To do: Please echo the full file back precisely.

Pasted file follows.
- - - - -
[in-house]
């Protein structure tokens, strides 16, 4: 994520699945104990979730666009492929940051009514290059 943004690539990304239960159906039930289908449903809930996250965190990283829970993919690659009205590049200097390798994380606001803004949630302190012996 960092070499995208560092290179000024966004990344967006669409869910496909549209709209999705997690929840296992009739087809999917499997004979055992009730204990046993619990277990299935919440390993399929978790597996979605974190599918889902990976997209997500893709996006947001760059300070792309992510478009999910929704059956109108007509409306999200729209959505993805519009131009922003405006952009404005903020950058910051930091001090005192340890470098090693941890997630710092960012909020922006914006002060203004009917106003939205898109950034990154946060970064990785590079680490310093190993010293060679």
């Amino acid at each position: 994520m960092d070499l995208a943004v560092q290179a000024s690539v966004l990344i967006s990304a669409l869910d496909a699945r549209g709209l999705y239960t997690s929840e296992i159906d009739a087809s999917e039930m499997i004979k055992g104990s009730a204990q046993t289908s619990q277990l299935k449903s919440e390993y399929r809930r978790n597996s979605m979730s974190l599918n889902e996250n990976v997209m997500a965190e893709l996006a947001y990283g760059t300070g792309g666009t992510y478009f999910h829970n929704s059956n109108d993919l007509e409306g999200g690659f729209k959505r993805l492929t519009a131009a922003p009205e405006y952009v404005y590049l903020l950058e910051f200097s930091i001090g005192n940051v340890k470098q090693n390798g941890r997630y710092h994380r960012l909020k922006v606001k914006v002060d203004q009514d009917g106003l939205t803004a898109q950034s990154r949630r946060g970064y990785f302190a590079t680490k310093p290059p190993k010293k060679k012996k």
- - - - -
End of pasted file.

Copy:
[in-house]
């Protein structure tokens, strides 16, 4: 994520699945104990979730666009492929940051009514290059 943004690539990304239960159906039930289908449903809930996250965190990283829970993919690659009205590049200097390798994380606001803004949630302190012996 960092070499995208560092290179000024966004990344967006669409869910496909549209709209999705997690929840296992009739087809999917499997004979055992009730204990046993619990277990299935919440390993399929978790597996979605974190599918889902990976997209997500893709996006947001760059300070792309992510478009999910929704059956109108007509409306999200729209959505993805519009131009922003405006952009404005903020950058910051930091001090005192340890470098090693941890997630710092960012909020922006914006002060203004009917106003939205898109950034990154946060970064990785590079680490310093190993010293060679």
């Amino acid at each position: 994520m960092d070499l995208a943004v560092q290179a000024s690539v966004l990344i967006s990304a669409l869910d496909a699945r549209g709209l999705y239960t997690s929840e296992i159906d009739a087809s999917e039930m499997i004979k055992g104990s009730a204990q046993t289908s619990q277990l299935k449903s919440e390993y399929r809930r978790n597996s979605m979730s974190l599918n889902e996250n990976v997209m997500a965190e893709l996006a947001y990283g760059t300070g792309g666009t992510y478009f999910h829970n929704s059956n109108d993919l007509e409306g999200g690659f729209k959505r993805l492929t519009a131009a922003p009205e405006y952009v404005y590049l903020l950058e910051f200097s930091i001090g005192n940051v340890k470098q090693n390798g941890r997630y710092h994380r960012l909020k922006v606001k914006v002060d203004q009514d009917g106003l939205t803004a898109q950034s990154r949630r946060g970064y990785f302190a590079t680490k310093p290059p190993k010293k060679k012996k």